Still, the Coens’ Mannix character is a way to embody classic Hollywood’s hypocrisy, one that served the bottom-line, but which could sincerely and reasonably be believed to also serve the pictures’ quality and the nation’s health. It is thus key that he is not thoroughly shady like the real Mannix, but only half-shady. The Coens’ representative Hollywood man is one whose nature is split in two, like the disconnected lower-half and upper-half of the massive Caesar statue we see on the studio lot. They are suggesting it is Mannix’s sort of split nature, rather than the Marxist theory of split institutions put forward by the Marcuse character, that reveals the key aspects of our culture, at least as it existed in those days.
Mannix believes in the life of decency. He lives it in his personal life. And part of his job’s value for him must be the way it seeks to protect decency for the public. But obviously, Hollywood’s dynamics that most shape the culture, namely a) its constant pushing—Behold–of dramatic and visual delight, b) its continual temptation to provide the baser sorts of such delights, and c) its off-screen example of celebrity-life set by its stars, are ones that threaten to promote a way life that dispenses with decency. Can such dynamics be controlled? Channeled? For a time, perhaps; but not indefinitely. In any case, “fixing” requires Mannix to put aside key aspects of his own decency for the work-day. That’s likely why he goes to confession almost every day.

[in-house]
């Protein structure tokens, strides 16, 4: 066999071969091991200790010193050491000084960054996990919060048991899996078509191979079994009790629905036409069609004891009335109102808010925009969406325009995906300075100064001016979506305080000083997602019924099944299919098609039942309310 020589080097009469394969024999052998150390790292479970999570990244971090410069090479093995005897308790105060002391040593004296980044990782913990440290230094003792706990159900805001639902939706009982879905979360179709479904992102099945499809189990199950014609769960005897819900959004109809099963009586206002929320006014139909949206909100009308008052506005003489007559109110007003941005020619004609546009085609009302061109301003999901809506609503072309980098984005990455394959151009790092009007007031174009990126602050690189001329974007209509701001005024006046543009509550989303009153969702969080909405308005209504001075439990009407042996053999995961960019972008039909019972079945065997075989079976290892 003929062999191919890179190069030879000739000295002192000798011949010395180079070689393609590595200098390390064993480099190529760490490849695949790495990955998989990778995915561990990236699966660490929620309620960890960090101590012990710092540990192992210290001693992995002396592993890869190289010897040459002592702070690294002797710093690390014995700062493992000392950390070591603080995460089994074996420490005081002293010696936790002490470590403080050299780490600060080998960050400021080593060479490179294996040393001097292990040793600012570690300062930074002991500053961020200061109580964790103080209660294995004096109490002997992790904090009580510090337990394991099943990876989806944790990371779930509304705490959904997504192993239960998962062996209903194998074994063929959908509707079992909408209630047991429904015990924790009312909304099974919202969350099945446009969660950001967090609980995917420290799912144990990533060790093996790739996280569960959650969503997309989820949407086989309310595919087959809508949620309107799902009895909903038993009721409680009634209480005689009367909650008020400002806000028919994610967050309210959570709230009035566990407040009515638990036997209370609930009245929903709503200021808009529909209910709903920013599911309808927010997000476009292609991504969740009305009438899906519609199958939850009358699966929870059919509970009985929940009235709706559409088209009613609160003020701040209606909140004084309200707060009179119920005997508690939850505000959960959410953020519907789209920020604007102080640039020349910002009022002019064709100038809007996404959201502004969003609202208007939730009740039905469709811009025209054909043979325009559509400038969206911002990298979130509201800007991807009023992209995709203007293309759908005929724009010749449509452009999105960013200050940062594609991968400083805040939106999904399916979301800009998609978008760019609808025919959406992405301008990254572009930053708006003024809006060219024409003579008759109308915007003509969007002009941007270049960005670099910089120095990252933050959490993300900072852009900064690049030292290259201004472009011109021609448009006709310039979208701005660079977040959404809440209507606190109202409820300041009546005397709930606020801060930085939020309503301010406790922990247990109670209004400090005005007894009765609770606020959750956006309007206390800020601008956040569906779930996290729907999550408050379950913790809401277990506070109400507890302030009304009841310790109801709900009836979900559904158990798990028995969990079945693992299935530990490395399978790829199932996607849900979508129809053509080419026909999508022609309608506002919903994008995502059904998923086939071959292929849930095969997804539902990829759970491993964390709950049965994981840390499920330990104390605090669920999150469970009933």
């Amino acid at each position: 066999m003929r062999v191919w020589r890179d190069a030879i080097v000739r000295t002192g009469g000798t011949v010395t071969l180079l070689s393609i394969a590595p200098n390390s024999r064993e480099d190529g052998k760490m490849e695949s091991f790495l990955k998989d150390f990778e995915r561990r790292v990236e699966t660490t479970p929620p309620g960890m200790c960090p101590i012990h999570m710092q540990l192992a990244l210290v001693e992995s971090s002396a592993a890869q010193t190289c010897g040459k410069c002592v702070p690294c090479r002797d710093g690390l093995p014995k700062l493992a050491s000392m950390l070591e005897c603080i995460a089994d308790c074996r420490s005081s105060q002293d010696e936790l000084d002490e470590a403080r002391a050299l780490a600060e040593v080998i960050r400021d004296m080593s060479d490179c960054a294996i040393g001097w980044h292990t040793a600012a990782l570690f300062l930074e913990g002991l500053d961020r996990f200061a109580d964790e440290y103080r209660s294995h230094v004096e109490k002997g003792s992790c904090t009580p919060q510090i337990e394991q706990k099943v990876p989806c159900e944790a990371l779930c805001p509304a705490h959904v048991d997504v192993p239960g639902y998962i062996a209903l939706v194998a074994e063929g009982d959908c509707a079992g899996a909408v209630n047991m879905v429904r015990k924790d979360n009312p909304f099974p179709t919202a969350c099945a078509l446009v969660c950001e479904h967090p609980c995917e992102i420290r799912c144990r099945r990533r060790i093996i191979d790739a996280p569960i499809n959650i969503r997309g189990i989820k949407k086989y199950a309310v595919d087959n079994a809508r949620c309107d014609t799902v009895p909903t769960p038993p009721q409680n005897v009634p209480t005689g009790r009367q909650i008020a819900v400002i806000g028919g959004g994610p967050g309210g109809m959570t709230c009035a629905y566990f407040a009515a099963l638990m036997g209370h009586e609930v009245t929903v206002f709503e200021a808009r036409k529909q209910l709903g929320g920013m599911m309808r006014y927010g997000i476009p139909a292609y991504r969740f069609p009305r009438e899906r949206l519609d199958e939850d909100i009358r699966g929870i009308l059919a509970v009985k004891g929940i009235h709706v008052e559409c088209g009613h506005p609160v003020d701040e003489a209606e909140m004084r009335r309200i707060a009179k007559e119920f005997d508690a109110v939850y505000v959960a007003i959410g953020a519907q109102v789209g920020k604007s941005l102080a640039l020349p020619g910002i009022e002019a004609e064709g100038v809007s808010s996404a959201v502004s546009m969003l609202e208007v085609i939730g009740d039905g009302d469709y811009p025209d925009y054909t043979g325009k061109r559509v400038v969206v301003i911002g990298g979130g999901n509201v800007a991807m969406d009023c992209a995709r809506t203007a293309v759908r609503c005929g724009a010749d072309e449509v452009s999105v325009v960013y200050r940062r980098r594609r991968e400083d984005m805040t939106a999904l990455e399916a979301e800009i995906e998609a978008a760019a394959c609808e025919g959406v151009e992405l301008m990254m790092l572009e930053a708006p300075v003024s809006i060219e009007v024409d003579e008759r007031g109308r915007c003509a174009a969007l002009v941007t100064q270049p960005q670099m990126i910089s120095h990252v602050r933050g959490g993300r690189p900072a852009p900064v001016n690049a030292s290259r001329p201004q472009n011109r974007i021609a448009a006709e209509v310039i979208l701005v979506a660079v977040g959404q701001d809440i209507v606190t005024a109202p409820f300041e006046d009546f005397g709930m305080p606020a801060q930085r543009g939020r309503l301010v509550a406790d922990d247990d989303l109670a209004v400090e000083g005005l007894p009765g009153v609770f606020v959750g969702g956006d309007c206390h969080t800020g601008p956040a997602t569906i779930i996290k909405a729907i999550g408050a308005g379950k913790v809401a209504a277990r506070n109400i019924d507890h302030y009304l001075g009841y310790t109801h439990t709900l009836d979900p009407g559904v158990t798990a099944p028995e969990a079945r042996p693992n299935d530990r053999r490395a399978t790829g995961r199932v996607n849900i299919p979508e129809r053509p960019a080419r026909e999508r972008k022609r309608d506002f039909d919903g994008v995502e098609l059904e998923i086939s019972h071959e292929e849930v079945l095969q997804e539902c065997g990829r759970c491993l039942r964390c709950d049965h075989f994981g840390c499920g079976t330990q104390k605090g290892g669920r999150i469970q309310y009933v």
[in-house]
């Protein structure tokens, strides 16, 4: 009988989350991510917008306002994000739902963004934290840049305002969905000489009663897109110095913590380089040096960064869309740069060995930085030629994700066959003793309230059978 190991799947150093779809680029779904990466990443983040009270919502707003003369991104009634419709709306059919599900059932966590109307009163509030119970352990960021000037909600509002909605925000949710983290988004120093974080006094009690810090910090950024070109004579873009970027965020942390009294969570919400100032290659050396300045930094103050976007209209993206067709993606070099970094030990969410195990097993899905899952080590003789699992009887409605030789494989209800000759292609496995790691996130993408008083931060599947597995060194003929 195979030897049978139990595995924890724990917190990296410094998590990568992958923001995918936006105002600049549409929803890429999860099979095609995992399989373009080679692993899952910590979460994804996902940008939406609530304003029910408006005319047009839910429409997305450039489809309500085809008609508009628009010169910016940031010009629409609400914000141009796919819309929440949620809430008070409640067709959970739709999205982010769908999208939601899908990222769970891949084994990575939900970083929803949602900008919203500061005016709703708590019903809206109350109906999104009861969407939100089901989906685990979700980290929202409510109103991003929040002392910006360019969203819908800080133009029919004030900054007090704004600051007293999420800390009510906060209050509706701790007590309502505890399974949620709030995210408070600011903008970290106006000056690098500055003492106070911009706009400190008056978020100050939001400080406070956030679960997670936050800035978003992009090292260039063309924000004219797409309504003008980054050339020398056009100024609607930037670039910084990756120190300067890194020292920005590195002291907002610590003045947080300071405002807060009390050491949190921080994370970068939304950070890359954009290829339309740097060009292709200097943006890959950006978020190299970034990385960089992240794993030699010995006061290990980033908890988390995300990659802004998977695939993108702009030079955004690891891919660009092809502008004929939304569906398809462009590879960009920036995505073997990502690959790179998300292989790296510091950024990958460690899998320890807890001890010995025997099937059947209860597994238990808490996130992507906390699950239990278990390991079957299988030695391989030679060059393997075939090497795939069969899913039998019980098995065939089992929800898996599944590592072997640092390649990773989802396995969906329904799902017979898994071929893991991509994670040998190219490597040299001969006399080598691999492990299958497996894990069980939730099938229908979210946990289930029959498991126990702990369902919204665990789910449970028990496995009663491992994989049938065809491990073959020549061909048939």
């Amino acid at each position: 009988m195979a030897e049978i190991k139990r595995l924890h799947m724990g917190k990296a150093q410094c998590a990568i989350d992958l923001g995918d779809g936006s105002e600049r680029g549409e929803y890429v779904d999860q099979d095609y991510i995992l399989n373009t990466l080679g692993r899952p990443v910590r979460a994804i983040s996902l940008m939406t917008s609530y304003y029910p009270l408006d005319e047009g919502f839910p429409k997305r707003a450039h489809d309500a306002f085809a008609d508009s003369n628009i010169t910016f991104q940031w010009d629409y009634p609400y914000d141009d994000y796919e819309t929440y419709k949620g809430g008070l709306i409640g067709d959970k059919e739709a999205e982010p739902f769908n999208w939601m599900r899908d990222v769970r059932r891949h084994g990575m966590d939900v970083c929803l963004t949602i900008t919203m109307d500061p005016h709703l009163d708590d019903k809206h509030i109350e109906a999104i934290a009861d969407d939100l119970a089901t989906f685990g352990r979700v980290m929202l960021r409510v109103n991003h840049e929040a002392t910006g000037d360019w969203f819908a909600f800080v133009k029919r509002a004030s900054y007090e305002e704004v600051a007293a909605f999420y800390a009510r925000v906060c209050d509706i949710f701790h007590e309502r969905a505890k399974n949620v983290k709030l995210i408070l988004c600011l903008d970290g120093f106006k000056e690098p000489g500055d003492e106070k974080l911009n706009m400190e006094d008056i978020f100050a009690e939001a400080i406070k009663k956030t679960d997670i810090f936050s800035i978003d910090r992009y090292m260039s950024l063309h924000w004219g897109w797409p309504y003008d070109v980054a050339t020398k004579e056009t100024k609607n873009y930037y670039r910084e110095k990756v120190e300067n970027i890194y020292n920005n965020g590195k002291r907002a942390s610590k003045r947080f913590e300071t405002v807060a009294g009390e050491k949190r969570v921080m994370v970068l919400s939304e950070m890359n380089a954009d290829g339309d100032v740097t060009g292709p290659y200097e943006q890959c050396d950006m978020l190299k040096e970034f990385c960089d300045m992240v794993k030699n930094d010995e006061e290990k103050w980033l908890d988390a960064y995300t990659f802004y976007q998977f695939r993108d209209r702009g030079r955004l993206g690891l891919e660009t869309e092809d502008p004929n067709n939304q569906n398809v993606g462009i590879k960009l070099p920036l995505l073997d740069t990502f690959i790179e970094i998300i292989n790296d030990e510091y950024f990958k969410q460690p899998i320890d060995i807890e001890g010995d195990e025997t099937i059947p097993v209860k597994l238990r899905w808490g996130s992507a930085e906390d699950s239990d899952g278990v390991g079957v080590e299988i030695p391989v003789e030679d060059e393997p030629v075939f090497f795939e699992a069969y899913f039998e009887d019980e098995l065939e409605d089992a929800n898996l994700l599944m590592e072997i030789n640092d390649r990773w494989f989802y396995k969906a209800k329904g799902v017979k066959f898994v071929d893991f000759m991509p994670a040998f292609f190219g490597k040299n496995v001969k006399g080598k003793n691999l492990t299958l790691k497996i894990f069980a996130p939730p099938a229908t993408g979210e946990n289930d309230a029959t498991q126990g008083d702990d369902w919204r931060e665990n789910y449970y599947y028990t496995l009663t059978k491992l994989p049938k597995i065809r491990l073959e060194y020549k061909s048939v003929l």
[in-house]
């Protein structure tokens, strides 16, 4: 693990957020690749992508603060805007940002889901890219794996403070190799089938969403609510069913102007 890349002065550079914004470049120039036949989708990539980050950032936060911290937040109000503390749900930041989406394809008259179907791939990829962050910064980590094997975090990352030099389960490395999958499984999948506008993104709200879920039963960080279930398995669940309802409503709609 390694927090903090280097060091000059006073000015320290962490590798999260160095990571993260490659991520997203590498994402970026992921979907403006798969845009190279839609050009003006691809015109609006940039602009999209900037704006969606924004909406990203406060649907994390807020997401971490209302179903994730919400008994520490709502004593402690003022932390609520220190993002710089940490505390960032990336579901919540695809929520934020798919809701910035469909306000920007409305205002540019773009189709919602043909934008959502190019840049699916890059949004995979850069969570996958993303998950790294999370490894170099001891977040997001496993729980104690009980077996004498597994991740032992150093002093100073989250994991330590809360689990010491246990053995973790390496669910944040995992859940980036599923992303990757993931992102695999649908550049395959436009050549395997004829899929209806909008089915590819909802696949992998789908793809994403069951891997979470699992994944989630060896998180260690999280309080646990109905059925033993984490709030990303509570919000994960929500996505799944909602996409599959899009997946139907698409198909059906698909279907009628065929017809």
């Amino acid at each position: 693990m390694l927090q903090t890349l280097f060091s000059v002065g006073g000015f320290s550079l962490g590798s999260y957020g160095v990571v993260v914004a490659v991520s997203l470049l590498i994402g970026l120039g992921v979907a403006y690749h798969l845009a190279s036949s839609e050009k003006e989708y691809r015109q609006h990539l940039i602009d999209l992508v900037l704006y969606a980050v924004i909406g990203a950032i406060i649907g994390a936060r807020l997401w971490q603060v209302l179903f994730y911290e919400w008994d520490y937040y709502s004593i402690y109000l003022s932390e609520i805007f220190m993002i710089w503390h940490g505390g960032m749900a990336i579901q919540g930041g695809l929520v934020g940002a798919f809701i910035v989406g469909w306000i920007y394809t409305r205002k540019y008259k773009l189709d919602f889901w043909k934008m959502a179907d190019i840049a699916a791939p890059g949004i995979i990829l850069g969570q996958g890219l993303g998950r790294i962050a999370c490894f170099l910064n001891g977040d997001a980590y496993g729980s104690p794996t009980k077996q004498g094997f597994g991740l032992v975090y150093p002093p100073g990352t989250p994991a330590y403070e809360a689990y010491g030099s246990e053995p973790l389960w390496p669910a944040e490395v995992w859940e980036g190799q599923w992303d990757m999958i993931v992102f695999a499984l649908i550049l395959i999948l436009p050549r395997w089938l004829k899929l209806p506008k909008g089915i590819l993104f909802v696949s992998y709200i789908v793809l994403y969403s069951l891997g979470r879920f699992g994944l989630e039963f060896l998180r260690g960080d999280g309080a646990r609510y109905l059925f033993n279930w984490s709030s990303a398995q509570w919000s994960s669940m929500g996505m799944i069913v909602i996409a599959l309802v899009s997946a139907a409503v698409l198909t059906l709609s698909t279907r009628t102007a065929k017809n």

The Faith of the Fixer
The film begins in a Catholic church, with Mannix in the confessional stall. His confessor believes he comes “too much.” Sure enough, 27 hours later and near the end of the film, he is there again. He does not confess the several lies/subterfuges we have have seen him orchestrate over the course of the day. Rather, he confesses missing dinnertime with the kids, sneaking several cigarettes in violation of his promise to his wife to quit, and his “striking a movie star in anger.” We have seen him strike two stars, but apparently, the first incidence of this is not regarded as a sin by Mannix, and the second would not have been, had his calculated (studio-serving) rationale for striking Whitlock not gotten mixed-up with his own anger. But what matters most is that we see that Eddie really is in anguish, and most of all when saying that his job “is hard.”